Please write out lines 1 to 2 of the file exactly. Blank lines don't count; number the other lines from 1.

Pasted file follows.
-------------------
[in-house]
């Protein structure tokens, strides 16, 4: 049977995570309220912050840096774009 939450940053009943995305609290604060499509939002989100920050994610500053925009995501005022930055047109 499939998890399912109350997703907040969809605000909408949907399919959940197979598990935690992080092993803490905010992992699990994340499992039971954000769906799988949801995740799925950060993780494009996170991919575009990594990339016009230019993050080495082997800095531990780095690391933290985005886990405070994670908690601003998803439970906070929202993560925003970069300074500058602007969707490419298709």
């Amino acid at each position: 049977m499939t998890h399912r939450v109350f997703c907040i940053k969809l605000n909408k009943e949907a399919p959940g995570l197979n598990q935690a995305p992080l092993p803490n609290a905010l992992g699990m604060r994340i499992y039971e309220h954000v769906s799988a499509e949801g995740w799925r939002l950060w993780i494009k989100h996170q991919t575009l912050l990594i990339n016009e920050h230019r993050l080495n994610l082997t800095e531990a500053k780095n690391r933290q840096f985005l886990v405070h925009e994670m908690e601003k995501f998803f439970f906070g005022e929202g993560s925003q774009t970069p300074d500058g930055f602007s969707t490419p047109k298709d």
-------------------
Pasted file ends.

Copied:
[in-house]
């Protein structure tokens, strides 16, 4: 049977995570309220912050840096774009 939450940053009943995305609290604060499509939002989100920050994610500053925009995501005022930055047109 499939998890399912109350997703907040969809605000909408949907399919959940197979598990935690992080092993803490905010992992699990994340499992039971954000769906799988949801995740799925950060993780494009996170991919575009990594990339016009230019993050080495082997800095531990780095690391933290985005886990405070994670908690601003998803439970906070929202993560925003970069300074500058602007969707490419298709």